CHICAGO — Dillon Peters is cognizant of what he’s doing on the mound. Just don’t ask him about it.
Peters — one of several pitchers whom the Pirates are using in multi-inning, hybrid roles out of the bullpen — has been just about untouchable. He entered Friday without a run allowed in 7 2/3 innings across four games. He hadn’t allowed a hit to any of the 25 batters faced, a franchise record dating back to 1974, per STATS. But when a reporter attempted to bring up those points, Peters shot it down.
“I don’t want to hear it,” Peters said with a sly grin. “I know what you’re going to say.”
Those two trends, of course, won’t hold. At some point, Peters will allow a hit. At some point, Peters will allow a run. For now, it’s interesting to see just how far he can take this thing — even if he won’t acknowledge it.
“It gives you a lot of confidence when you got a guy pounding the zone,” said outfielder Bryan Reynolds. “It shows you that they trust you, they trust their stuff, and it keeps you locked into the game. It helps us, too, because we’re going to be able to be locked in to make plays for ‘em.”
The evolution of Peters’ Baseball Savant page has been a sight to behold. In 2019, Peters’ page was flooded with blue (worst in the league). His 2020 season does not come up as a toggle-down option when looking at percentile rankings. In 2021, Peters didn’t pitch enough to qualify for most stats, which is telling in and of itself.
This season? His page is a sea of red (best in the league). He’s 89th percentile in xwOBA and xERA. He’s 96th percentile in xBA. He’s 99th percentile in xSLG. Peters has altered his repertoire — more sinkers, fewer fastballs, fewer changeups, fewer curveballs and the addition of a slider — and those tweaks are bearing early fruit. This leap would be impressive in a vacuum. This leap in performance, though, has coincided with Peters’ transition to the bullpen, where he has pitched in an unfamiliar role.
Peters, for the most part, has been a starting pitcher his entire career. Entering this season, 30 of his 37 appearances were starts. In the Minor Leagues, all but five of his 93 appearances were starts. Life in the bullpen is relatively new. Peters isn’t the standard late-inning reliever, but is one of several pitchers who have been used in a multi-inning role. It’s new, but so far, it’s working.
“Staying within myself and taking it one pitch at a time, one outing at a time, has helped me transition into this role,” Peters said. “I’ve embraced it, and I’m going out there and attacking people and I’m attacking people in the zone. I think that it’s just trickled down and allowed me to have that same attitude the next day and the same attitude the next day.”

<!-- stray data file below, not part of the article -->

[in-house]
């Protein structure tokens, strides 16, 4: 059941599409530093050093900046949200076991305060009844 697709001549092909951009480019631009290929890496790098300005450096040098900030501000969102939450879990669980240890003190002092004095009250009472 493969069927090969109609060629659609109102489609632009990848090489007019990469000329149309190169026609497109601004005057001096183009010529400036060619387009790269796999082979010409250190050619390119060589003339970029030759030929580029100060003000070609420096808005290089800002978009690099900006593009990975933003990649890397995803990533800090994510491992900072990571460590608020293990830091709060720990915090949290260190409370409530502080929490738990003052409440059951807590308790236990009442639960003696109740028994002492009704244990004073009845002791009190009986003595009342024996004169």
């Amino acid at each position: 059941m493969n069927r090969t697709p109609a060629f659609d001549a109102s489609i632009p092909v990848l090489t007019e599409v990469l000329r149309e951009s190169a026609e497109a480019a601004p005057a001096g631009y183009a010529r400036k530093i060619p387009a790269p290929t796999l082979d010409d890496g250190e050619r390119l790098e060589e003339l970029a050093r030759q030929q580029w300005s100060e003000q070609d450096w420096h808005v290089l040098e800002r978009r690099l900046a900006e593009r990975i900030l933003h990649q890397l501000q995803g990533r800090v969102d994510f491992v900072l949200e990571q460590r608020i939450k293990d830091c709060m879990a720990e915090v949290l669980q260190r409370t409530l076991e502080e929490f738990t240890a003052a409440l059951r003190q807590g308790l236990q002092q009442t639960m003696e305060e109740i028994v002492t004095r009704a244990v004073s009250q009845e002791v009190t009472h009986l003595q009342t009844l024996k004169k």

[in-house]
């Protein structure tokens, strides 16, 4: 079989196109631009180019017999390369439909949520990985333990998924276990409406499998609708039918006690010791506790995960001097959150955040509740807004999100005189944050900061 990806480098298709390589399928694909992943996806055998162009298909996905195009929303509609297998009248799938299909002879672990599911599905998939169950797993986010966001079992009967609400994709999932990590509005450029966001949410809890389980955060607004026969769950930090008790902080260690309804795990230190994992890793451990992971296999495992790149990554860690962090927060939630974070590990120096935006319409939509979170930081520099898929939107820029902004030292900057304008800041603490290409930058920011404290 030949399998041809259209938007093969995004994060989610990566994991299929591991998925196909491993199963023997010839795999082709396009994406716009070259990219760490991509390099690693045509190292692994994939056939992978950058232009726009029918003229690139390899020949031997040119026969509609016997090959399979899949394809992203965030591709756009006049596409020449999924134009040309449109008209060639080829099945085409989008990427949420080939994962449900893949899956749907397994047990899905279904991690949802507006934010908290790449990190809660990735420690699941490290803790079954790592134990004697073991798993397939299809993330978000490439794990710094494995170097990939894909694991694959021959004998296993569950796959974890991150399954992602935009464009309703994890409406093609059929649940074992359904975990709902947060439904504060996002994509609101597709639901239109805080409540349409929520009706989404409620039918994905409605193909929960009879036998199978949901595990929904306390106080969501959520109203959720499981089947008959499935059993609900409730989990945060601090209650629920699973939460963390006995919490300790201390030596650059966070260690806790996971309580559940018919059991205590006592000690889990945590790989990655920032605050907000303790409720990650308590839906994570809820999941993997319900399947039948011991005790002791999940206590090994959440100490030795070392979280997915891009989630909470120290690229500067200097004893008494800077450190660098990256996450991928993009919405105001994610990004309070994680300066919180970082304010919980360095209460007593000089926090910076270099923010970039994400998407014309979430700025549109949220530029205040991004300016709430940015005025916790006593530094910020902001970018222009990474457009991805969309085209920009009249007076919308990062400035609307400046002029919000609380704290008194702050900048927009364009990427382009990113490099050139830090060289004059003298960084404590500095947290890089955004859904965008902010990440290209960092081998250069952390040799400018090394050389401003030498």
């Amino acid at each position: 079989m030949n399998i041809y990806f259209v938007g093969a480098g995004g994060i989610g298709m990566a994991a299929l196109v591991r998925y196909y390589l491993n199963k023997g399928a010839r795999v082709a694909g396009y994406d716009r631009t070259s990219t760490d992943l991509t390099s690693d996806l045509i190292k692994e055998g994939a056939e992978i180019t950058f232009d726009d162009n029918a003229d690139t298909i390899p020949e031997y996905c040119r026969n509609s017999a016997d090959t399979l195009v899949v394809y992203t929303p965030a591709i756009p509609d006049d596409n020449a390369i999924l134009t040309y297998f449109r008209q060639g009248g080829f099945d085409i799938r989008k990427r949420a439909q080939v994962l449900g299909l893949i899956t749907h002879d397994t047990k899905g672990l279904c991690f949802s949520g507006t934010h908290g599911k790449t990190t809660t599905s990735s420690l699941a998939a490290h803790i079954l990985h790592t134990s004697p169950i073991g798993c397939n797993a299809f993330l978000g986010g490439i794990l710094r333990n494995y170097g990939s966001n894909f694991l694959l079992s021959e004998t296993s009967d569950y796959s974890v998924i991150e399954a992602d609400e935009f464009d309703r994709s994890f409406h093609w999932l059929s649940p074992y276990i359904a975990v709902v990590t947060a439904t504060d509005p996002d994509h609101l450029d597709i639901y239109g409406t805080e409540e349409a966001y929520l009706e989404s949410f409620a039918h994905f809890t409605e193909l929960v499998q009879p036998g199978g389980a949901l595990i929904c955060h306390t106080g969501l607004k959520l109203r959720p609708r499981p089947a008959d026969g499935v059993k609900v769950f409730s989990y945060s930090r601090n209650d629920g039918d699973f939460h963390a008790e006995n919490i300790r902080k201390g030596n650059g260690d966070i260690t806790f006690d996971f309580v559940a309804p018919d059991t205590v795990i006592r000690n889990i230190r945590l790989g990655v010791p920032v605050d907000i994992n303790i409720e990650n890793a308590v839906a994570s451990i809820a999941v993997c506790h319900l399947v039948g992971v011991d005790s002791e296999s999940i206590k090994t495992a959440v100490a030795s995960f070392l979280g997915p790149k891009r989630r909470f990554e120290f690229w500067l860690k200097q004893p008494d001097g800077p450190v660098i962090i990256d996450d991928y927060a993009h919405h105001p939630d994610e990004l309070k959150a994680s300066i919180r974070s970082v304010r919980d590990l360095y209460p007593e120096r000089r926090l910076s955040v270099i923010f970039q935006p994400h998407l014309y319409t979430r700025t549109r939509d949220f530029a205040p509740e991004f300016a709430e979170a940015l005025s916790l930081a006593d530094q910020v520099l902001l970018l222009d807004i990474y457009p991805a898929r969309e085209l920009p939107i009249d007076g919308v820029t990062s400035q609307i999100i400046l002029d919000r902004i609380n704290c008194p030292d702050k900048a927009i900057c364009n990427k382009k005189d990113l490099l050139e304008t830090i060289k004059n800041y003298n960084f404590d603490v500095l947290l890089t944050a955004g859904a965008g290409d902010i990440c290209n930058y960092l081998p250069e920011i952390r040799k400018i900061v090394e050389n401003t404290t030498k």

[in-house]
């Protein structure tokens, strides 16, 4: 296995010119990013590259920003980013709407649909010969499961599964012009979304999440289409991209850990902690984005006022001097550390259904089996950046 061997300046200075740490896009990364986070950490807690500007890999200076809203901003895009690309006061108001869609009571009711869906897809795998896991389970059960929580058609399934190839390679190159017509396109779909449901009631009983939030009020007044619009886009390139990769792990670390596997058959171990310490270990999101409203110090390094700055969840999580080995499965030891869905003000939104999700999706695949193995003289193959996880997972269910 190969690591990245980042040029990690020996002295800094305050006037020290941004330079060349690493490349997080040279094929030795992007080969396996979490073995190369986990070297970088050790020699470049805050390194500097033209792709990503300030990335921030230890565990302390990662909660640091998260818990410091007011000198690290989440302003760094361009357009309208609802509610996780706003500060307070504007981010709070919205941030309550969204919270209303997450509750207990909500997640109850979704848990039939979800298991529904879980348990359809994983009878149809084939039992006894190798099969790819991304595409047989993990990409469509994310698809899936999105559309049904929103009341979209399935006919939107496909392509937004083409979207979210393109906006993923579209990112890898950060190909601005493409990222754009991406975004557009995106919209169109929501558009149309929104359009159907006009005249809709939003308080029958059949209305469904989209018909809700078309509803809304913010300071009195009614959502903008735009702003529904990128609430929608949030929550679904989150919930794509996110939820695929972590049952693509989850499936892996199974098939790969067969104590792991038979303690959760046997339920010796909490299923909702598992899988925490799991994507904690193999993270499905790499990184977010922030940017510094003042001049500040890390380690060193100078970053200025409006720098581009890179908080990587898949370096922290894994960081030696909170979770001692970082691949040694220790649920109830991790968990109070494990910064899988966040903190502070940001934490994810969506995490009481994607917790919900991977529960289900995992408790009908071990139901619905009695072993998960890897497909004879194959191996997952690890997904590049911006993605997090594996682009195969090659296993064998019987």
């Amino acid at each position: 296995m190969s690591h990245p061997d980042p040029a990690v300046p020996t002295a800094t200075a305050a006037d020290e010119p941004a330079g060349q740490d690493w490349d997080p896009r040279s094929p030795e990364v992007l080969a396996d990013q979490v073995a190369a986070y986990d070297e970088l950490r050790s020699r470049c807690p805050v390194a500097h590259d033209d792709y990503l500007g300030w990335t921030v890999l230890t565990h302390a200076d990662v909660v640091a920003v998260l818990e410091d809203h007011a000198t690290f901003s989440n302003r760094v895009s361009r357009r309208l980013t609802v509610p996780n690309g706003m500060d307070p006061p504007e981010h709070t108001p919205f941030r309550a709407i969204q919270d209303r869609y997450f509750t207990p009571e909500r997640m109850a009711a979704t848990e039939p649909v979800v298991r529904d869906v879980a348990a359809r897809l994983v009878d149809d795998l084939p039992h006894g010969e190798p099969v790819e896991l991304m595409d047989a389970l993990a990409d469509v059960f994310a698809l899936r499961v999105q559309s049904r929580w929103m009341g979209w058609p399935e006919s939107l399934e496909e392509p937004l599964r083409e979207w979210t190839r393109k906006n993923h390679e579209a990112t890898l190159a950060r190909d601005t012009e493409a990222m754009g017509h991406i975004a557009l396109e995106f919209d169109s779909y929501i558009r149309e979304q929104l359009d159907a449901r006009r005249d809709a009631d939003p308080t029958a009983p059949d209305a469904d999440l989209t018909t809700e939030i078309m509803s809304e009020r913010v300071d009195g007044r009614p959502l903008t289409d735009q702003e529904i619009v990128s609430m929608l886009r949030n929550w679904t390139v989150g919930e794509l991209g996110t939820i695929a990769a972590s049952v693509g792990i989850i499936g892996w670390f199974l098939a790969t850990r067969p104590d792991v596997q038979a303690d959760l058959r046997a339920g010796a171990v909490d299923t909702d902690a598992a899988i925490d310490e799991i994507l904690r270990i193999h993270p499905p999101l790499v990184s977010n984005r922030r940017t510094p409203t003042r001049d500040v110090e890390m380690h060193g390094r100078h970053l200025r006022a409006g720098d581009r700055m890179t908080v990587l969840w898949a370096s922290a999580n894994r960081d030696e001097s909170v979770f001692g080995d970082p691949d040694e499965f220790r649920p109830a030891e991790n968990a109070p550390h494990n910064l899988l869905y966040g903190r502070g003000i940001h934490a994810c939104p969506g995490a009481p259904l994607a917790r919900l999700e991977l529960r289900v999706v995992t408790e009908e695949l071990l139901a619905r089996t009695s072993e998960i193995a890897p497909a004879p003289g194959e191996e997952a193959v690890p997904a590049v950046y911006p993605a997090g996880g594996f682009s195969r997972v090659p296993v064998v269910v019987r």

Added David Bednar: “It’s definitely an adjustment, but he’s handled it well. It’s been a lot of fun to watch him go out there and shove.”
Along with Peters, Wil Crowe, Miguel Yajure and Roansy Contreras (who was optioned to Triple-A on Thursday) all are starters turned multi-inning relievers. Chase De Jong, whose contract was selected Thursday, will likely join that conglomerate as well. So far, the results have been better than imagined.
Across 33 1/3 combined innings, Crowe, Contreras, Peters and Yajure have a 2.59 ERA with 33 strikeouts against 14 walks. Crowe and Peters, in particular, have been one heck of a dynamic duo. Neither has allowed a run in 19 2/3 combined innings. Entering Friday, Crowe had the most innings (12) for any pitcher yet to allow an earned run. Of this unit, Pirates manager Derek Shelton can’t ask for much more.
“I’ve been very pleased with it,” Shelton said last week. “We’re doing something different, something that we have put a lot of time and effort into, and we think is going to work.”
This formula is working for the Pirates and for Peters. After struggling with the Marlins and Angels, Peters is beginning to find his footing as a professional with Pittsburgh. He’s in the midst of a stellar streak, and maybe once the dust has settled, Peters will provide himself the space to appreciate this record-setting, tone-setting stretch.